Late February is not necessarily the best time of year for a bit of UK sea swimming. But the Supreme Court has just come out with interesting judgments about whether there is a right to go to the beach and swim from it. For reasons I shall explain, they were anxious not to decide the point, but there are some strong hints, particularly in the judgment of Lord Carnwath as to what the right answer is, though some hesitation as to how to arrive at that answer. 

It arose in a most curious setting – East Sussex’s desire to register West Beach, Newhaven as a village green under the Commons Act 2006. But a beach cannot be a village green, you may say. But it is, said the Court of Appeal (see Rosalind English’s post here), and the Supreme Court did not hear argument on that point.

Now to the background for the present decision.

Continue reading

CA supports anonymity orders in personal injury approval hearings

baby-birth-injuryJX MX (by her mother and litigation friend AX MX) v. Dartford & Gravesham NHS Trust [2015] EWCA Civ 96, 17 February 2015 – read judgment

Elizabeth Anne Gumbel QC and Henry Whitcomb of 1COR (instructed by Mark Bowman of Fieldfisher) all appeared pro bono for the successful appellant in this case. They have played no part in the writing of this post.

For some years there has been debate between the judges about whether anonymity orders should be made when very seriously injured people’s claims are settled and the court is asked to approve the settlement. This welcome decision of the Court of Appeal means that anonymity orders will normally be made in cases involving protected parties.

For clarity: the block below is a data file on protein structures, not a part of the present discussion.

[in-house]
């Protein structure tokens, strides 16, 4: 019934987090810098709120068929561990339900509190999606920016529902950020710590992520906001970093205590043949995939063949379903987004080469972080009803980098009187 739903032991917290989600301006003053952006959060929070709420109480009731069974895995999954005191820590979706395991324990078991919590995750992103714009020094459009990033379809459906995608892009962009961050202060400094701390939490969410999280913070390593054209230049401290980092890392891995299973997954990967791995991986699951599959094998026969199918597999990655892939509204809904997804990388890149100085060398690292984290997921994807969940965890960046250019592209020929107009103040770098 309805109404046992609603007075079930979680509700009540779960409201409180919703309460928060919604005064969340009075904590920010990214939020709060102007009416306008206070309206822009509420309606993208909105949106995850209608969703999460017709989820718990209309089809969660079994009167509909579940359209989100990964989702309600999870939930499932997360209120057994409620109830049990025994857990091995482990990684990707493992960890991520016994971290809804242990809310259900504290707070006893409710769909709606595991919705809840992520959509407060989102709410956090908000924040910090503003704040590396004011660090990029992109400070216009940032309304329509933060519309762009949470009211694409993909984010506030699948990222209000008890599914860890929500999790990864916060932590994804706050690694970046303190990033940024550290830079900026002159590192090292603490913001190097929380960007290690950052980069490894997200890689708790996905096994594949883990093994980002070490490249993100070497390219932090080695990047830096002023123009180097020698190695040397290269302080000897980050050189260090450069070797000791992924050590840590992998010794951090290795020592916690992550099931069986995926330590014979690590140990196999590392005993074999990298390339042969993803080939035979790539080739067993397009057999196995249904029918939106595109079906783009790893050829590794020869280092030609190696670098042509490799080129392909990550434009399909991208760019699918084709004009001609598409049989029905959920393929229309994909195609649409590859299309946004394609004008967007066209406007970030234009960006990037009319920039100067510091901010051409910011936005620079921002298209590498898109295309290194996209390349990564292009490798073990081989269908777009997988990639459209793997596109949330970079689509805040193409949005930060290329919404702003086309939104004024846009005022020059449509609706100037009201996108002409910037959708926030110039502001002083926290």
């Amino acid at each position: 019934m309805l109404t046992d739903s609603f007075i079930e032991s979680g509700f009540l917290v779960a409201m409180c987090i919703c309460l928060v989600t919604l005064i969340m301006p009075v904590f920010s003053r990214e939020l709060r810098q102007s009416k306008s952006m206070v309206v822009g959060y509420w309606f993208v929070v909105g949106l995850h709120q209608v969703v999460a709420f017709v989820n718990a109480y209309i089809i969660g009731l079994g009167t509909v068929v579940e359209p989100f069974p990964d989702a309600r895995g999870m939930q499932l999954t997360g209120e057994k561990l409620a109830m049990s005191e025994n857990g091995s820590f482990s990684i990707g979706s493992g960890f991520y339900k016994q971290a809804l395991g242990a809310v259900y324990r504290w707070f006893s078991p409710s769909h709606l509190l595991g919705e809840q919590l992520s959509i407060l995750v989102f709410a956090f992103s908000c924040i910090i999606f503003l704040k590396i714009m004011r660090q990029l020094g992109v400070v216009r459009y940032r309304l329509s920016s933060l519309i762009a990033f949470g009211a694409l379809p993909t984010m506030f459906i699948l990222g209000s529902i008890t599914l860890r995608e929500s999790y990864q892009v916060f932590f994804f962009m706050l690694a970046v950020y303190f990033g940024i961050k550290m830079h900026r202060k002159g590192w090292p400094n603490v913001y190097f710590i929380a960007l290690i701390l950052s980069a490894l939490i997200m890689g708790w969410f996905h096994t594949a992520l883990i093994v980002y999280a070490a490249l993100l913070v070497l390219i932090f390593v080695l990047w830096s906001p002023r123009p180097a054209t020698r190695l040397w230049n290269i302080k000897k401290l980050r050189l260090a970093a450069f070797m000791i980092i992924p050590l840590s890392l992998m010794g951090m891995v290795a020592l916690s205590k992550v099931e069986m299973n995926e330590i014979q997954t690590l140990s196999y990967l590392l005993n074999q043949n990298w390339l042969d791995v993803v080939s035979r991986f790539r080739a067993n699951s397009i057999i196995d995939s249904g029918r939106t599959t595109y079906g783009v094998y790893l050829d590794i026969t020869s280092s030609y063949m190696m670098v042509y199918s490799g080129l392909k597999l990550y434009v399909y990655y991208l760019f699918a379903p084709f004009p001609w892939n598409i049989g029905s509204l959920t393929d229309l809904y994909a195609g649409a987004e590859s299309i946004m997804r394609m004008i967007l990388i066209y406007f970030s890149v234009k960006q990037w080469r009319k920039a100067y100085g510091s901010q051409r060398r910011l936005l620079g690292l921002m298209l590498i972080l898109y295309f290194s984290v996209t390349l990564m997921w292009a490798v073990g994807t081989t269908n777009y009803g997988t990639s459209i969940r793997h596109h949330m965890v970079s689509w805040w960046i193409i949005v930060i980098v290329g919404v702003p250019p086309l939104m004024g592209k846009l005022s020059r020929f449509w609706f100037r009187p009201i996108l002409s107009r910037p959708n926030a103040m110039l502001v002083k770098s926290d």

This is why the CA reached its decision.

Continue reading

Slaves, animals and Lord Mansfield

tumblr_my6p9rVBx11ssmm02o7_r1_500A fascinating riff has been playing around the London Review of Books since Stephen Sedley (erstwhile Sedley LJ) reviewed a biography of the 18th century judge Lord Mansfield – here – part £, but the excellent letters of response are open access.

Mansfield is perhaps best known by commercial lawyers for injecting into the hitherto archaic English commercial law some element of rationality. But he also ended up trying cases involving the ownership of slaves, and had therefore to decide how ownership fitted in with things like habeas corpus. 

But first a bit of historical background about our man, and some indications of the differing times in which he lived – much of it thanks to Sedley’s review.

Continue reading

Supreme Court says Welsh NHS charges Bill in breach of A1P1

Asbestos-588x340Recovery of Medical Costs for Asbestos Diseases (Wales) Bill: reference by Counsel General for Wales [2015] UKSC 3, 9 February 2015 – read judgment here

Sounds like a rather abstruse case, but the Supreme Court has had some important things to say about how the courts should approach an argument that Article 1 of Protocol 1 to ECHR (the right to peaceful enjoyment of possessions) is breached by a legislative decision. The clash is always between public benefit and private impairment, and this is a good example. 

The Welsh Bill in issue seeks to fix those responsible for compensating asbestos victims (say, employers) with a liability to pay the costs incurred by the Welsh NHS in treating those victims. It also places the liability to make such payments on the insurers of those employers.

In short, the Supreme Court found the Bill to be in breach of A1P1, as well as lying outside the legislative competence of the Welsh Assembly.  Let’s see how they got there, and compare the conclusion with the failed A1P1 challenge brought in the AXA case (see [2011] UKSC 46, and my post here) concerning Scottish legislative changes about respiratory disease.
Continue reading